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Before we reached the town of Semporna, the palm oil plantation from the airport to the town broke my imagination of a Sabah with pristine forest. Deeply saddened to see how Sabah forest has been damaged to this extent. Few years ago, when Marcus drove us all to the Tip of Borneo from Kota Kinabalu, I do not recall seeing any palm oil tree. Two or three hours of journey, and it was all palm oil plantation.

Semporna is a town, that resembles a very typical laid-back Malaysian town. Signs of tourism boom could be seen, with hotels and hostels springing up near the seaside area, and tourists walking in their snorkelling gear or swim suit on the streets. There was nothing much in this town, after dinner we just spent our evening playing San Guo Sha card game that Gerry brought along.

We stayed in Summer Friends homestay, which owned by a Chinese, Mr Yong, and his family of Bajau-Chinese descendants, who helped to arrange for airport transport, boat transfer to Mabul island and the homestay. It's a very homely homestay that is supported by stilts with the Celebes sea just below the floor / wooden planks. The sea just below the homestay was crystal clear too, with a tint of turquoise but I could see that the water was not really clean. How nice if we could let our city mindset that cares too much about cleanliness out of our way and jump into the sea and play like all the children of the Mabul village did.

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Mr Yong's son, Xiao Yang, with his friendly charm, who hung out with us and guided us to the snorkel trips.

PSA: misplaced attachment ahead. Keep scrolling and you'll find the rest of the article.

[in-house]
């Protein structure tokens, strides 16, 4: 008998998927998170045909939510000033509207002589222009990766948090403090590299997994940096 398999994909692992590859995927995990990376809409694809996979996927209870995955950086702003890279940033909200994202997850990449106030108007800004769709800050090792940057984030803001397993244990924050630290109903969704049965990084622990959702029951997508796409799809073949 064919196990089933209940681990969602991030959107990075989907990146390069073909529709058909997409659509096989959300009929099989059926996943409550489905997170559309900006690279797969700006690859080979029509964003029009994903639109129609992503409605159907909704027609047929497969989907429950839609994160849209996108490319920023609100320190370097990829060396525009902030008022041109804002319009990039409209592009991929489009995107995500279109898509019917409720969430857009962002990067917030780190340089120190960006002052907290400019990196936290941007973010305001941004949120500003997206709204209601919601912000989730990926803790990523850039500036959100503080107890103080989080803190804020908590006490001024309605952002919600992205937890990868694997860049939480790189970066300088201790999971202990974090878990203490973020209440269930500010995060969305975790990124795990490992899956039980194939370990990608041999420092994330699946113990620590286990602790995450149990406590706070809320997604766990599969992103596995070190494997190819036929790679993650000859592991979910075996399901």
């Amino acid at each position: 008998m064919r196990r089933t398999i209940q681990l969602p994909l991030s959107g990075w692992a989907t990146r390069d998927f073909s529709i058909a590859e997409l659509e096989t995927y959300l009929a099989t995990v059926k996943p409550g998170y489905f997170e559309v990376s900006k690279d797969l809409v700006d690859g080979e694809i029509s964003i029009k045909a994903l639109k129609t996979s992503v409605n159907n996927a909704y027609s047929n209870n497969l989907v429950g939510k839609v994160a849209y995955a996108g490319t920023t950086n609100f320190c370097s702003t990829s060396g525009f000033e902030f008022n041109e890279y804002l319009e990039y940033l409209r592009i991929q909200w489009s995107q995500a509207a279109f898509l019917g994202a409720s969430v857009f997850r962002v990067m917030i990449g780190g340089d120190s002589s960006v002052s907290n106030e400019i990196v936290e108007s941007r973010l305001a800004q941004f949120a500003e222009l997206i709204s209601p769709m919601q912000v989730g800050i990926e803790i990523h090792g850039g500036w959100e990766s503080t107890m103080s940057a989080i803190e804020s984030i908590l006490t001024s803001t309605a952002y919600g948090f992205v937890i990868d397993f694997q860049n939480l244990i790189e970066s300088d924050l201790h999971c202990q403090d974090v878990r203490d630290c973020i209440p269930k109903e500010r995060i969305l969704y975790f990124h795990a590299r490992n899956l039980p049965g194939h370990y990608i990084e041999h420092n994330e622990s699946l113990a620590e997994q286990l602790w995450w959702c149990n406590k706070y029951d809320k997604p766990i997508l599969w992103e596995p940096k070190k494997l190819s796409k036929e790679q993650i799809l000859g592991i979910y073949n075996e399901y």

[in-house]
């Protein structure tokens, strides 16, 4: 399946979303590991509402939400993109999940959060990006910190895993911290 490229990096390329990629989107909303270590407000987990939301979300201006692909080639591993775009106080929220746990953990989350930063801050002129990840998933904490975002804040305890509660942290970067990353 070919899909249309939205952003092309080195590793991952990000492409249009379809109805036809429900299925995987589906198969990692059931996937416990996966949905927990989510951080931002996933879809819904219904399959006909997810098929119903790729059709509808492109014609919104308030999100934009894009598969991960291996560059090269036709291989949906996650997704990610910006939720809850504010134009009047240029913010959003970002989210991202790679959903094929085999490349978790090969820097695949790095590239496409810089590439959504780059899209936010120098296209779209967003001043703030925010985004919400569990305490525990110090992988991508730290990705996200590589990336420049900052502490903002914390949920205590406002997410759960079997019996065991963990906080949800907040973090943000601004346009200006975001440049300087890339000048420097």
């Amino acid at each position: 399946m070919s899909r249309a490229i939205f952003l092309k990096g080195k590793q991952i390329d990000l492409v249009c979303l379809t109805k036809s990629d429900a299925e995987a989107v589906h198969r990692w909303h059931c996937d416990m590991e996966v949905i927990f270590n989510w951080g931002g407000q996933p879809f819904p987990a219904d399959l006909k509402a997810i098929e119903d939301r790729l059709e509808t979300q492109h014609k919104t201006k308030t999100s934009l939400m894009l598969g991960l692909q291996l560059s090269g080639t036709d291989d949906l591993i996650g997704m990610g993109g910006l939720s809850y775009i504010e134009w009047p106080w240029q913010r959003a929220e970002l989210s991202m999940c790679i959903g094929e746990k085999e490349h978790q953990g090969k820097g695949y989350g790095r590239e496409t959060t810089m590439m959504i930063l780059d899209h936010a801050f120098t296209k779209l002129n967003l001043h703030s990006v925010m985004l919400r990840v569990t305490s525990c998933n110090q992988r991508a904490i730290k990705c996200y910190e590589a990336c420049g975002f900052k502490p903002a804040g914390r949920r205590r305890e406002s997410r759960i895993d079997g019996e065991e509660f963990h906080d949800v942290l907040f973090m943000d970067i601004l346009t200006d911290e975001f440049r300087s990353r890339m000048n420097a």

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On the rooftop of Summer Friends Homestay, under the starry sky, we just could not help ourselves to play with all these long exposure photos. On the rooftop with all the stars above us, the air was cool, and we laid down on the wooden planks there and talked to each other. It was one of those quality moments that staying in a luxurious resort doesn't give you.

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The Kapalai resort snorkel was actually the best among all the snorkels I had on the island.

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Photo 20-4-14 10 26 52 am

Mr Yong's wife, a local Bajau lady was like a kind mother too. While I fainted there, possibly due to heatstroke, Xiao Yang and aunty applied oil and let me drink the rehydration salt solution.

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Just outside the homestay, it's Mabul village that is interesting to walk about. The island is very very small, which possibly only took less than an hour to circle the island on a casual pace. Walking in the village was like having an experience of time travelling to older time. The village retained so much Kampung feel. The locals were very friendly too, smiling at us as our eyes met.

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Now I know Gerry loves cats.

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We wandered into a school, with view like this just beside the school. Do the school children jump into the sea when they feel like it or they risk being scolded by teachers? Feel like I should have brought along a towel so that I can just swim for a little bit here!

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Before the trip, I started brain-washing XT and Pan that cold shower is good for health, I think I failed to have their mind changed.

Tuesday, August 5, 2014

Tiger Leaping Gorge 虎跳峡

Tiger Leap Gorge

Tiger Leaping Gorge, a wonder of Mother Earth. It was told in legend that at one point of the gorge, it was so narrow that a tiger was spotted leaping over to the other side of the gorge, hence the name.